Lavinia Parlamenti (born 1981) is a documentary photographer from Italy currently based between Rome and Marseille.
She studied photography at “Scuola Romana di Fotografia” in Rome.
One of her most recent works is a collaborative project with her friend Manfredi Pantanella called “ROUNDABOUT #cyprus”.
“Like a musician, you have different instruments and a bunch of notes and it’s up to you in which way you mean to combine them.
Depending on who you are, and the way you like to interact with the others (or with yourself) you can perform the same thing in one million different ways.
Even in photography, you can be extremely rock, rap, or blues. I guess most of the time I play a sort of disco funk.”
Interview with Lavinia Parlamenti
Lavinia, what does photography mean to you?
Photography is to me a good excuse to stop and think.
“I would love to share my thoughts and imaginations with everyone who cares.”
Then it’s an efficient way to communicate with people when I don’t want or don’t have the opportunity to use my voice. I would love to share my thoughts and imaginations with everyone who cares and this is what I do with the people who bump into my life and that I like, but of course one cannot be so close to everyone in the world.
As books and movies, photographs have the chance to reach a wider public, even strangers, at the time that they prefer, and when they are most ready to get your message, because in that moment they have chosen to look at some pictures, watch a movie, or read a book.
Why did you become a photographer?
My very first approach to the technical world of photography was at the college, in Rome.
I had asked to my mother to attend a public school, after 3 years of a catholic one. She said yes, and in the new school you had the opportunity to choose if study religion or photography.
I already had catholic skills, so I picked out this new religion, and I still practice it.
How would you describe your photographic language and creative process? How do you plan and execute a project? Both technically and conceptually?
“When I reach to combine a good story with an original idea, then I’m happy.”
First comes the interest for a subject, then the research, then the idea and the story. Then, research again. Last but not least, the tools to execute it.
Of course there are stories who stand alone without having a particular idea behind, as well as there are brilliant concepts that can give really interesting sparks even to an over-treated argument. When I reach to combine a good story with an original idea, then I’m happy.
Which photographer has inspired you most?
I have always been fascinated by Simon Norfolk, for the lucidity of his work and because he chooses to face the most serious arguments of the modern world without screaming, but whispering in your ears the effects of massacres and wars.
I find it very powerful. I have also enjoyed the “remix” he has made of unknown Burke’s job in Afghanistan, that’s a brilliant way to make documentary.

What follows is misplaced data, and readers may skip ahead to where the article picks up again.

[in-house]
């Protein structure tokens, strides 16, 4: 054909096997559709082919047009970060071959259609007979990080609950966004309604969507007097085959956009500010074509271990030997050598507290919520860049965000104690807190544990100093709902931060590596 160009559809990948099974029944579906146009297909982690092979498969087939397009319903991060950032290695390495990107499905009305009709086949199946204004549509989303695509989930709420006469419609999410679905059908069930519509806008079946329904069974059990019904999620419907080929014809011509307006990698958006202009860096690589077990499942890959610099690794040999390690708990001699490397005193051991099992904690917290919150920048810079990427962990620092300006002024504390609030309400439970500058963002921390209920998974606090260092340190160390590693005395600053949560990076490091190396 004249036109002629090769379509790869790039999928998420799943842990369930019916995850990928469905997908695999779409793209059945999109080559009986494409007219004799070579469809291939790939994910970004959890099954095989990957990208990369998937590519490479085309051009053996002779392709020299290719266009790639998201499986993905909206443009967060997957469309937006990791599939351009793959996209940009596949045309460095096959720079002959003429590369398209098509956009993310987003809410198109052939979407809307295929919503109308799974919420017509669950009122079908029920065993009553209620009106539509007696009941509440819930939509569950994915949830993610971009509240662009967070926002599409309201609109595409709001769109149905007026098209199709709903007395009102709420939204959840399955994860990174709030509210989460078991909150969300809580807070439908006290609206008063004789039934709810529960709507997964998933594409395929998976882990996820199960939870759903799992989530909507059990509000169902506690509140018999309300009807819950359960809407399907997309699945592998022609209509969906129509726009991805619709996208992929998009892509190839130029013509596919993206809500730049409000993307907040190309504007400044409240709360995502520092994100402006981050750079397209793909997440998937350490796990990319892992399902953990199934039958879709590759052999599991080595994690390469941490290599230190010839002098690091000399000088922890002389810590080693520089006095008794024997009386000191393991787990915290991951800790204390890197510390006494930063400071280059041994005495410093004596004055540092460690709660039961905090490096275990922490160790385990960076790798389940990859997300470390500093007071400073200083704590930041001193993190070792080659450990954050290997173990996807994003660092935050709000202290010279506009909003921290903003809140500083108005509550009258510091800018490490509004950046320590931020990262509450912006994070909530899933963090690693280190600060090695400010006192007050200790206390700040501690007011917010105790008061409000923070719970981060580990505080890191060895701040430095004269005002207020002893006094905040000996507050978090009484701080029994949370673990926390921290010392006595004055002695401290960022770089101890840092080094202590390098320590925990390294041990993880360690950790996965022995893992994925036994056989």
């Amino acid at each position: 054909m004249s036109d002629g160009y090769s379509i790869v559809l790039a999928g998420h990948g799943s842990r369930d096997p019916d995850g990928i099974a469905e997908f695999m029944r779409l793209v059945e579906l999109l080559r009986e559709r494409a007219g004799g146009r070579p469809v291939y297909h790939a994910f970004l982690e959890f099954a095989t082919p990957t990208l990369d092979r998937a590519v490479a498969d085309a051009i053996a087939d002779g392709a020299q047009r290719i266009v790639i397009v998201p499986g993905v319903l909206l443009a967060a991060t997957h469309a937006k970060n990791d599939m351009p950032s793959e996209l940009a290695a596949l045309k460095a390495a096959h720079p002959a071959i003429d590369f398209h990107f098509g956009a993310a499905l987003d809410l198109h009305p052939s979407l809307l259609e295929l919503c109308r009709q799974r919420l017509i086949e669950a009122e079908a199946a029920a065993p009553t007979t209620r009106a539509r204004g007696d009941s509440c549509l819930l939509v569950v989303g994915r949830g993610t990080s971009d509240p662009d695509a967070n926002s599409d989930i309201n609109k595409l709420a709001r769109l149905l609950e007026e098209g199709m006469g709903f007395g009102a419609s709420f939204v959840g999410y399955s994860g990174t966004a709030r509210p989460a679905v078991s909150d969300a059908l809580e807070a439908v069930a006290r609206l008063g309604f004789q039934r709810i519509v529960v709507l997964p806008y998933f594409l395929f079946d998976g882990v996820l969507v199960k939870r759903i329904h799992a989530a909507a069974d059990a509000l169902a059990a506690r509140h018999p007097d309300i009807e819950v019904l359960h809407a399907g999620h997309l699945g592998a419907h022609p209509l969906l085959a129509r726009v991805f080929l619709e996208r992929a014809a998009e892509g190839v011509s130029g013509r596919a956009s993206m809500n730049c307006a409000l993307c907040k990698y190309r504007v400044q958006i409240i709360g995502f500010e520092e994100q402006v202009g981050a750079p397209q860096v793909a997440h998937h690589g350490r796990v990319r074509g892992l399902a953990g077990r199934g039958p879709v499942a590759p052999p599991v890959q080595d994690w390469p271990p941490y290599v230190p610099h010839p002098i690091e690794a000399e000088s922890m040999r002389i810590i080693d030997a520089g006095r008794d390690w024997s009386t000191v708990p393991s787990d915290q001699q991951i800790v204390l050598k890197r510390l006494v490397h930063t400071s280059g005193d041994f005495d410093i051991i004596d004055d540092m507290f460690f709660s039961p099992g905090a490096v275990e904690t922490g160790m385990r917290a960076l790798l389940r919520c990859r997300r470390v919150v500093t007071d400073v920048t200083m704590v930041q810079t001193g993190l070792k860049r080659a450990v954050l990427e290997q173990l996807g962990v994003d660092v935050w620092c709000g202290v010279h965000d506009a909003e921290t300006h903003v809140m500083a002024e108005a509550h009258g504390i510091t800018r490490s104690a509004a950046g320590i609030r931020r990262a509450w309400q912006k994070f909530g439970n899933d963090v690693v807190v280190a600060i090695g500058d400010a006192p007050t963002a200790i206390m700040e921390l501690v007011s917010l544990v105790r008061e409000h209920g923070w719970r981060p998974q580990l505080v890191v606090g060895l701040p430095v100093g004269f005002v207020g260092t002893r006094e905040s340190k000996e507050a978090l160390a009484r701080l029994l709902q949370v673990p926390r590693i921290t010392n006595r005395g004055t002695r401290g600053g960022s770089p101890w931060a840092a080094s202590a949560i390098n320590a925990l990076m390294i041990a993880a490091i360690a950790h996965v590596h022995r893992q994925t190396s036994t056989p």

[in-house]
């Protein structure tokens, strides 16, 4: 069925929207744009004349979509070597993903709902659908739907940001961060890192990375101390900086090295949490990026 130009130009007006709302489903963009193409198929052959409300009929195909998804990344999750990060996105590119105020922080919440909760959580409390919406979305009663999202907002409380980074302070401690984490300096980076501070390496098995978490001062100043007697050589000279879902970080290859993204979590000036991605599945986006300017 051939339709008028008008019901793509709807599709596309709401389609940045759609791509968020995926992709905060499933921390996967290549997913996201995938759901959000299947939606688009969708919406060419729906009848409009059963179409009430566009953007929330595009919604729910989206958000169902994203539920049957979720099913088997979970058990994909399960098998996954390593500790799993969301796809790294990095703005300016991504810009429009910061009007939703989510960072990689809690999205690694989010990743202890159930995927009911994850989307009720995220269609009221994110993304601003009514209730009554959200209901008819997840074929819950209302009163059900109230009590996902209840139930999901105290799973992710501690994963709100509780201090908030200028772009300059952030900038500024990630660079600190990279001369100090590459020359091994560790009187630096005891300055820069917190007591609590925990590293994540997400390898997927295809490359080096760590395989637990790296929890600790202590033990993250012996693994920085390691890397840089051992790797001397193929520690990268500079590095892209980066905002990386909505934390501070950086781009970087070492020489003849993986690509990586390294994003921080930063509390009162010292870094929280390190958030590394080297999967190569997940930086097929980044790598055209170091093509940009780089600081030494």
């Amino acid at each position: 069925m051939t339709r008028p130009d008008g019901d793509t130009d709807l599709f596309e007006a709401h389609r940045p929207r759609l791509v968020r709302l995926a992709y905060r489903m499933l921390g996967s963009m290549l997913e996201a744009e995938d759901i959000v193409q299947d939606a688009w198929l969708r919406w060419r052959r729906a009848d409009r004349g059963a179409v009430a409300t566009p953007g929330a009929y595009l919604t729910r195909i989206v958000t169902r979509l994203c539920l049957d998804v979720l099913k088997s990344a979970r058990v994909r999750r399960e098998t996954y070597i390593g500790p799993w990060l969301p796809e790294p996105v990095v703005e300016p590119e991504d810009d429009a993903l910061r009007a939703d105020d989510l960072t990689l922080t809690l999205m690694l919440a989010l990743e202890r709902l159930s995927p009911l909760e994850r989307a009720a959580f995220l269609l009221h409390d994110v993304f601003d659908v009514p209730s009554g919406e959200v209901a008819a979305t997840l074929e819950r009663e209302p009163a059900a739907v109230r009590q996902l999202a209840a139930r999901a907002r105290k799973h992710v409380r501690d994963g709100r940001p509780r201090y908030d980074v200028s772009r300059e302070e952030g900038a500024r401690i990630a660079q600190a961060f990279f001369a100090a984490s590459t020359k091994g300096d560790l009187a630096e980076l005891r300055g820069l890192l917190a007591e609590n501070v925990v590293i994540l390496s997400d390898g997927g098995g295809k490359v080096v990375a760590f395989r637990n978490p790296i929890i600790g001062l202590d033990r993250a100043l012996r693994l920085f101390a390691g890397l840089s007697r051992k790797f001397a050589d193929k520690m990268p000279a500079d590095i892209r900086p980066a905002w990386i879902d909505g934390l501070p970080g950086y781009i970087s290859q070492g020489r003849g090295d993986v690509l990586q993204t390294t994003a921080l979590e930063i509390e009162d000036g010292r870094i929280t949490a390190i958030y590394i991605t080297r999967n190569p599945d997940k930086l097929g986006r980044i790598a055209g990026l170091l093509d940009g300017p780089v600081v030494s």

I am right now fascinated by Taryn Simon’s works.
That doesn’t mean at all I would ever do what they do, but I find it very interesting to explore the photographic suggestions that came from their brilliant minds.
Yet, of course the very first one who talked to me by pictures was my first mentor, photographer Massimo Mastrorillo, who, first among everyone, showed me the meaning of visual storytelling, promoting in our photojournalism class any kind of language and stimulating each of us to transfer our personalities in our pictures.
Other great photographers whose work captured my mind when I started to take photos and that I still love a lot are Alex Webb, Christopher Anderson, Martin Parr, Trent Parke.
Meeting Yuri Kozyrev has been an inspiring experience, too, he has an involving way to share his experiences and no fear to show his human side.
Among the young photographers, I am at the moment enjoying impressions by Devin Yalkin and Rafal Milach.
What’s your favorite inspirational quote about photography?
“When people look at my pictures I want them to feel the way they do when they want to read a line of a poem twice.” Robert Frank
What kind of camera and equipment do you use?
A 5D, my friend the flash, transmitters, non professional lamps and disposable cameras. More, I hope, soon.
What’s your favorite website about photography?
TIME Lightbox, GUP Magazine, “Self Publish, Be Happy”.
What book about photography would you recommend?
In general, I prefer to read things that don’t attempt photography.
The project I did in Cyprus was born while I was reading “The Laugh” by Henry Bergson. It’s not about photography, it’s about comic in life, but it was very inspiring.
If you want to know more about photography, I suggest to go out and shoot or go to exhibitions.
You will have the opportunity to meet lots of professionals of photography.
Then if you absolutely need a book about photography I’ll suggest “La camera di Pandora” by Joan Fontcuberta.
Which advice would you give someone who wants to get started with photography?
Ask yourself why you do it and if you’re satisfied by your answer go for it, by studying and practicing.
Repeat it every time you feel bored or confused.